After some last minute tuk-tuk (basically a motorbike-drawn carriage) hang ups and promotion poster snafus, the first Sunday session was in motion. Jake and I just recruited Tina, an excellent American teacher who is currently teaching at an international school in Phnom Penh, to complete our first volunteer team. In an odd twist she is also romantically involved with our tuk-tuk driver, Smith (which may help keep the price down!)
At about 11 am we set out to Prek Bongkong. The road involves an exhilarating, albeit harrowing, drive over the Japanese Friendship Bridge which offers a panoramic view of the mighty Mekong’s slightly-less-mighty sister river. Then a drive over the final paved road, followed by a hot and crowded ferry ride to Mekong Island. While on the ferry I am informed that many of the older ferries in Cambodia were plagued by a building flaw that resulted in sinking; we are assured this ferry was not of that make. Once the ferry lands at Mekong Island, we take part in a scene resembling the start of a motocross race combined with a ramshackle chariot run, with both of us pushing the tuk tuk up the dirt incline, and about 100 motorbikes all starting in unison.
A short, bumpy trip later we arrive at the tragically named (though impeccably run) Okay American School. There we have arranged with Bunan, the headmaster, to use all the facilities from 9 until 3 every Sunday for 20 dollars a month. Originally the use of the classrooms was free but there were some communication errors, a contract signed then immediately broken, and several odd claims for electricity and water pricing. Finally, Jake and I are able to work out an amiable agreement that ultimately works for both parties (without paying too high of a foreigner “tax”). We have been to the school twice before to negotiate the deal and both times it was bereft of students. This time we are greeted with smiles, curious stares, giggles, and the sight of one girl dropping a gecko down another girls dress. Young teenagers abound!
This is my first time ever teaching and I am a bit nervous. Jake kindly gives me some pointers and I break the ice with an introduction; “I am teacher John, I am from the city of Boston in America (not strictly true-I hail from the suburban Winchester)” etc. Then I play a game of five questions and by the end of the class I am getting my act together in my new role as Teacher John. The two 45 minute periods pass very quickly and before I know it, it is time for lunch.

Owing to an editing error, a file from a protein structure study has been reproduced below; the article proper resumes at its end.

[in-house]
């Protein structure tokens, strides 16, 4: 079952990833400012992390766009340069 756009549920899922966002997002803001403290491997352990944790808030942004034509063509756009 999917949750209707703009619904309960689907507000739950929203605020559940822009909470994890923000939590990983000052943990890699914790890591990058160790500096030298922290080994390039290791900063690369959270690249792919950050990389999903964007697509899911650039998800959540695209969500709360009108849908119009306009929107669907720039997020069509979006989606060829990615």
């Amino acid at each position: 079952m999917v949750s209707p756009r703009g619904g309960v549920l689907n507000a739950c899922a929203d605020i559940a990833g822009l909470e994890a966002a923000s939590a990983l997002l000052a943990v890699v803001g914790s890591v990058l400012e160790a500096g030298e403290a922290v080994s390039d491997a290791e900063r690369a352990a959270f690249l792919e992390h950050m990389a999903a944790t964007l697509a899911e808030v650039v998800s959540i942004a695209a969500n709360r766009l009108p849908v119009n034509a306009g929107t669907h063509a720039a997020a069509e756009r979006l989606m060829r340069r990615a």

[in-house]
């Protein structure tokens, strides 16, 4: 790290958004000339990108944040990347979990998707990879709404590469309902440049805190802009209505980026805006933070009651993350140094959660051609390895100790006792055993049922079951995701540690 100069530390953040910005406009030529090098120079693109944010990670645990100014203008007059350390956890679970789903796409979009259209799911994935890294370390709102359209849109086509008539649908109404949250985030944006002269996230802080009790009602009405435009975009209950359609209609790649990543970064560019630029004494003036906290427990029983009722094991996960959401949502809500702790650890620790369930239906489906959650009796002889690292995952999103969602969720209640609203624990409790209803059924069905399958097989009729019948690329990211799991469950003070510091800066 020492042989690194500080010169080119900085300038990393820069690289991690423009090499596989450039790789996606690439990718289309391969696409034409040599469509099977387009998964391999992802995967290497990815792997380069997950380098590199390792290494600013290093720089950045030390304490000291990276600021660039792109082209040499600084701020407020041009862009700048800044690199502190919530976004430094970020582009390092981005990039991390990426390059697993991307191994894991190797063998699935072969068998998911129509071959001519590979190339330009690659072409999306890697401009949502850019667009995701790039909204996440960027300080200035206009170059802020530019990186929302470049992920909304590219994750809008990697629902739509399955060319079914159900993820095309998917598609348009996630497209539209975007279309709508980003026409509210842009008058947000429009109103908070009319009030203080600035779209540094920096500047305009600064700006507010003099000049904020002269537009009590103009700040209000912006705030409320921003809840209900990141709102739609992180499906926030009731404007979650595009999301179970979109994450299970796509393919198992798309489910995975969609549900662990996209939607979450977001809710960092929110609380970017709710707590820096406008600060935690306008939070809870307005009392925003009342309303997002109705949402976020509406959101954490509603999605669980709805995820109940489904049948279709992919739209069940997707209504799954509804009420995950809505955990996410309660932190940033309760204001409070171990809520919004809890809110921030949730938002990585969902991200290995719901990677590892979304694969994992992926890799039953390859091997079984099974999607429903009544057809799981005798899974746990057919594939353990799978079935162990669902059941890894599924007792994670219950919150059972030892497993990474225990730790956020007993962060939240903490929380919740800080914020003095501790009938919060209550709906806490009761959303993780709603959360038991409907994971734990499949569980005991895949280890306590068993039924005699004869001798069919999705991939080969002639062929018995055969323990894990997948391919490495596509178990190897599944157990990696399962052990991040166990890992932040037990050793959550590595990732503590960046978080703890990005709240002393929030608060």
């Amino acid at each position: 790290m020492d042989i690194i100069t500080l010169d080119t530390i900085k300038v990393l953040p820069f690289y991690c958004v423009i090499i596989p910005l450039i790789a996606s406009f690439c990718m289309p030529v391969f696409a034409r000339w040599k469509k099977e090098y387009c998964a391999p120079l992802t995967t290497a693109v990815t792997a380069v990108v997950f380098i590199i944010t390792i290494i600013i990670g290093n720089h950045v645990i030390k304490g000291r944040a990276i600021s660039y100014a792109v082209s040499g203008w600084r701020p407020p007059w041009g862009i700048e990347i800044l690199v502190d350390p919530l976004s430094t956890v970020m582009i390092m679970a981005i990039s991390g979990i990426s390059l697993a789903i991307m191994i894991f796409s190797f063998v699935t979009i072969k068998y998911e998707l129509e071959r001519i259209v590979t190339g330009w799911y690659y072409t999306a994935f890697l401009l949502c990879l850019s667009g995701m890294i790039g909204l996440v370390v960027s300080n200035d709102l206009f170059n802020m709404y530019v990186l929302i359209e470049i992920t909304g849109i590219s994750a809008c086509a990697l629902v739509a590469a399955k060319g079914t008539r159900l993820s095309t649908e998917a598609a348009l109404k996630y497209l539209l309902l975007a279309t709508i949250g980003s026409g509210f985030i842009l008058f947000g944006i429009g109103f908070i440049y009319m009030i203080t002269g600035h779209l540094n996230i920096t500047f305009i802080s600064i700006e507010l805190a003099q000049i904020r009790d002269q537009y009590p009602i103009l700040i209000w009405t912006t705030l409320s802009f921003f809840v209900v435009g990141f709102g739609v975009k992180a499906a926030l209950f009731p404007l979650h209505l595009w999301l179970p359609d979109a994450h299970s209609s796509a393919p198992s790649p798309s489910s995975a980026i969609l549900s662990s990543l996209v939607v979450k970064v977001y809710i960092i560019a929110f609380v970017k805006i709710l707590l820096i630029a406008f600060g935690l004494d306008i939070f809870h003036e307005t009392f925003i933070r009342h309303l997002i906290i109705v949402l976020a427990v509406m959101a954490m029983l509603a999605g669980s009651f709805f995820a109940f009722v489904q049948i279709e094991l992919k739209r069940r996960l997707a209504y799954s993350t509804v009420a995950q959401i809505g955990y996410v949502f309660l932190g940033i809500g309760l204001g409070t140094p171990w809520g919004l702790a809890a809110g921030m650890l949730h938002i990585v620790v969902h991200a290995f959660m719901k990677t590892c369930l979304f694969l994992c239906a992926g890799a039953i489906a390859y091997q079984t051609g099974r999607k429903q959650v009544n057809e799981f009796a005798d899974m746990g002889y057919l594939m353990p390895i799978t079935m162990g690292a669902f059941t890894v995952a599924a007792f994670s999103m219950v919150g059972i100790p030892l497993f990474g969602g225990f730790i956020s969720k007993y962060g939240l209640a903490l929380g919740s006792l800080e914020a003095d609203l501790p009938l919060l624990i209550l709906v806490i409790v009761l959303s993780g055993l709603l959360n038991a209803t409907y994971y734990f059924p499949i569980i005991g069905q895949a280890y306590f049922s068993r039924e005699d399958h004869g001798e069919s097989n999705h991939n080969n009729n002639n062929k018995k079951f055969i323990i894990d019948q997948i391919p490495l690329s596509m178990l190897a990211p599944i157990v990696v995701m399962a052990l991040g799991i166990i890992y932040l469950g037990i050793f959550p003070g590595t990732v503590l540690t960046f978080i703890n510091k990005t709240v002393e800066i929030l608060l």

The Khmer word for to eat is pronounced yom buy and directly translated it means “to eat rice”. This is no coincidence. When you eat in Cambodia your meal will include rice. The Hengs were gracious hosts and had Jake, the other volunteers, and me for lunch in their home. And what a lovely home it is! On my first visit to the Heng’s home I was struck by the vivid colors of silk, which you can find hanging almost everywhere and being manipulated by the looms. The beauty of their home is matched by the Heng family’s warmth, hospitality and humor. I have been there two or three times before so I am already been acquainted with the cast of characters. After an excellent meal, we are back to teaching.
The second class period is bigger so we opt to use all three classrooms and the three of us each teach 2 different groups. Jake and Tina both repeat their previous performances while my own teaching greatly improved, thanks to some constructive criticisms from Jake. The English ability of the different groups of students varied fairly significantly so it was necessary to feel out their abilities and adapt the lesson plan accordingly. The goal of the English teaching program is not to teach students grammar, or extensive vocabulary, but it is to expose them to the rhythm and feel of natural English, to get them excited about learning a foreign language, and to familiarize them with the opportunities that will come from this knowledge. I overhear English phrases coming out of the dust cloud of students biking home down the dirt road, despite having no assignments or tests. This is autonomous English. The first Sunday is a success!